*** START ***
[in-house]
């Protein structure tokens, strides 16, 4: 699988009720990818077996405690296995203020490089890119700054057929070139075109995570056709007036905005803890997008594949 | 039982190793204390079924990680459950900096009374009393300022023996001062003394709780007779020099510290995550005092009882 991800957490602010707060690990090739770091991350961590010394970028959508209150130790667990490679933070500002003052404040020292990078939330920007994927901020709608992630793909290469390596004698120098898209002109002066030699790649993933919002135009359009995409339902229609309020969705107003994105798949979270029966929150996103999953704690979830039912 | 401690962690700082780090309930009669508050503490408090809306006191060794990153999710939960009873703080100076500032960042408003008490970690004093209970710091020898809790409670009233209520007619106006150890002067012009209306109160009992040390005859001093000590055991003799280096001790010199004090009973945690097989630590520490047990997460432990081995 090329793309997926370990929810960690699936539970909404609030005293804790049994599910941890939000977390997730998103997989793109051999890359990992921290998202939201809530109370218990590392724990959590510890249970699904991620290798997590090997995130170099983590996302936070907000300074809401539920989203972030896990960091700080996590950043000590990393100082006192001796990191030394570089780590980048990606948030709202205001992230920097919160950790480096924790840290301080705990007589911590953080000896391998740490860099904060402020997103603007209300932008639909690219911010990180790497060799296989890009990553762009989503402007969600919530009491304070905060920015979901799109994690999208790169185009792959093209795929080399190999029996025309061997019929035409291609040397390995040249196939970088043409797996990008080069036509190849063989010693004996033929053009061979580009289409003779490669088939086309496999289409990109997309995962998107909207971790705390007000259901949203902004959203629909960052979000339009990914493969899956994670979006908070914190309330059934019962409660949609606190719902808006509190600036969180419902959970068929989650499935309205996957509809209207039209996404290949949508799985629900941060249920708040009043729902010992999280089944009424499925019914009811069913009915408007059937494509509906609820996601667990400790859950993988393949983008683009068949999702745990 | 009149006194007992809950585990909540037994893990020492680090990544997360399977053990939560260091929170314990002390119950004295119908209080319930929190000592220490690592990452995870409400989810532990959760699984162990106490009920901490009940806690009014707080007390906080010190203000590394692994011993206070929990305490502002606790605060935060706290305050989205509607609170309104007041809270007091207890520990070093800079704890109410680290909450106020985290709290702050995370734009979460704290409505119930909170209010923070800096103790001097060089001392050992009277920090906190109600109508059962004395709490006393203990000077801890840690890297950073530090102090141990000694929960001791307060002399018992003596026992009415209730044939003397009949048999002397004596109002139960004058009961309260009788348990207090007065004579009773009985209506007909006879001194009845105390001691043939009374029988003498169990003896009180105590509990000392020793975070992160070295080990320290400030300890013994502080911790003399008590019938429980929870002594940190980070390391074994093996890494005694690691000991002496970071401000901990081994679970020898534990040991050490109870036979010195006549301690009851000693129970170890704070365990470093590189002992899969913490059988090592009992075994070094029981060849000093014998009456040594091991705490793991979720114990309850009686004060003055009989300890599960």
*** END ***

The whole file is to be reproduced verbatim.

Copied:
[in-house]
């Protein structure tokens, strides 16, 4: 699988009720990818077996405690296995203020490089890119700054057929070139075109995570056709007036905005803890997008594949 | 039982190793204390079924990680459950900096009374009393300022023996001062003394709780007779020099510290995550005092009882 991800957490602010707060690990090739770091991350961590010394970028959508209150130790667990490679933070500002003052404040020292990078939330920007994927901020709608992630793909290469390596004698120098898209002109002066030699790649993933919002135009359009995409339902229609309020969705107003994105798949979270029966929150996103999953704690979830039912 | 401690962690700082780090309930009669508050503490408090809306006191060794990153999710939960009873703080100076500032960042408003008490970690004093209970710091020898809790409670009233209520007619106006150890002067012009209306109160009992040390005859001093000590055991003799280096001790010199004090009973945690097989630590520490047990997460432990081995 090329793309997926370990929810960690699936539970909404609030005293804790049994599910941890939000977390997730998103997989793109051999890359990992921290998202939201809530109370218990590392724990959590510890249970699904991620290798997590090997995130170099983590996302936070907000300074809401539920989203972030896990960091700080996590950043000590990393100082006192001796990191030394570089780590980048990606948030709202205001992230920097919160950790480096924790840290301080705990007589911590953080000896391998740490860099904060402020997103603007209300932008639909690219911010990180790497060799296989890009990553762009989503402007969600919530009491304070905060920015979901799109994690999208790169185009792959093209795929080399190999029996025309061997019929035409291609040397390995040249196939970088043409797996990008080069036509190849063989010693004996033929053009061979580009289409003779490669088939086309496999289409990109997309995962998107909207971790705390007000259901949203902004959203629909960052979000339009990914493969899956994670979006908070914190309330059934019962409660949609606190719902808006509190600036969180419902959970068929989650499935309205996957509809209207039209996404290949949508799985629900941060249920708040009043729902010992999280089944009424499925019914009811069913009915408007059937494509509906609820996601667990400790859950993988393949983008683009068949999702745990 | 009149006194007992809950585990909540037994893990020492680090990544997360399977053990939560260091929170314990002390119950004295119908209080319930929190000592220490690592990452995870409400989810532990959760699984162990106490009920901490009940806690009014707080007390906080010190203000590394692994011993206070929990305490502002606790605060935060706290305050989205509607609170309104007041809270007091207890520990070093800079704890109410680290909450106020985290709290702050995370734009979460704290409505119930909170209010923070800096103790001097060089001392050992009277920090906190109600109508059962004395709490006393203990000077801890840690890297950073530090102090141990000694929960001791307060002399018992003596026992009415209730044939003397009949048999002397004596109002139960004058009961309260009788348990207090007065004579009773009985209506007909006879001194009845105390001691043939009374029988003498169990003896009180105590509990000392020793975070992160070295080990320290400030300890013994502080911790003399008590019938429980929870002594940190980070390391074994093996890494005694690691000991002496970071401000901990081994679970020898534990040991050490109870036979010195006549301690009851000693129970170890704070365990470093590189002992899969913490059988090592009992075994070094029981060849000093014998009456040594091991705490793991979720114990309850009686004060003055009989300890599960």